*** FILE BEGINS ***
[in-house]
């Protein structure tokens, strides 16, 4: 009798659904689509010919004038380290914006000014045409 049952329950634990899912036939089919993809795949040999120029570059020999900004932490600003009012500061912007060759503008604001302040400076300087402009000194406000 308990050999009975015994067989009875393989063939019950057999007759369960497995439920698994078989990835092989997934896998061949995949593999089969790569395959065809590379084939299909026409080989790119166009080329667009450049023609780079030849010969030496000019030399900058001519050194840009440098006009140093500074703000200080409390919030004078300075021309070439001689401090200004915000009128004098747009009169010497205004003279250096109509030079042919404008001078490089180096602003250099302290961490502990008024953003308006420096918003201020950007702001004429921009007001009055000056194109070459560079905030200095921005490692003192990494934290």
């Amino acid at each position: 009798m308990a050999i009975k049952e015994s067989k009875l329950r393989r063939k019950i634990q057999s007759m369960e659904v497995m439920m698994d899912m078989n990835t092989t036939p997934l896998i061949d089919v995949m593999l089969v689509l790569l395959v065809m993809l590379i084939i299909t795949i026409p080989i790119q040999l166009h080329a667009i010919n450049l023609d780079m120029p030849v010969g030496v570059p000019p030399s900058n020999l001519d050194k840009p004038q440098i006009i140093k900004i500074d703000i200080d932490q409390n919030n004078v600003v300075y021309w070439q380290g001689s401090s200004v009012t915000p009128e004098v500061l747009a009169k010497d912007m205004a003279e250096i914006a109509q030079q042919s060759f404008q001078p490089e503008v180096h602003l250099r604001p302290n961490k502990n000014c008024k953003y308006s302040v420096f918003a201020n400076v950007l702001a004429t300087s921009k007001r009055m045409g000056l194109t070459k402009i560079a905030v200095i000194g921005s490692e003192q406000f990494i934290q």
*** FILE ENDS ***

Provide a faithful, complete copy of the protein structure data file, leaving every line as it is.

[in-house]
């Protein structure tokens, strides 16, 4: 009798659904689509010919004038380290914006000014045409 049952329950634990899912036939089919993809795949040999120029570059020999900004932490600003009012500061912007060759503008604001302040400076300087402009000194406000 308990050999009975015994067989009875393989063939019950057999007759369960497995439920698994078989990835092989997934896998061949995949593999089969790569395959065809590379084939299909026409080989790119166009080329667009450049023609780079030849010969030496000019030399900058001519050194840009440098006009140093500074703000200080409390919030004078300075021309070439001689401090200004915000009128004098747009009169010497205004003279250096109509030079042919404008001078490089180096602003250099302290961490502990008024953003308006420096918003201020950007702001004429921009007001009055000056194109070459560079905030200095921005490692003192990494934290």
């Amino acid at each position: 009798m308990a050999i009975k049952e015994s067989k009875l329950r393989r063939k019950i634990q057999s007759m369960e659904v497995m439920m698994d899912m078989n990835t092989t036939p997934l896998i061949d089919v995949m593999l089969v689509l790569l395959v065809m993809l590379i084939i299909t795949i026409p080989i790119q040999l166009h080329a667009i010919n450049l023609d780079m120029p030849v010969g030496v570059p000019p030399s900058n020999l001519d050194k840009p004038q440098i006009i140093k900004i500074d703000i200080d932490q409390n919030n004078v600003v300075y021309w070439q380290g001689s401090s200004v009012t915000p009128e004098v500061l747009a009169k010497d912007m205004a003279e250096i914006a109509q030079q042919s060759f404008q001078p490089e503008v180096h602003l250099r604001p302290n961490k502990n000014c008024k953003y308006s302040v420096f918003a201020n400076v950007l702001a004429t300087s921009k007001r009055m045409g000056l194109t070459k402009i560079a905030v200095i000194g921005s490692e003192q406000f990494i934290q």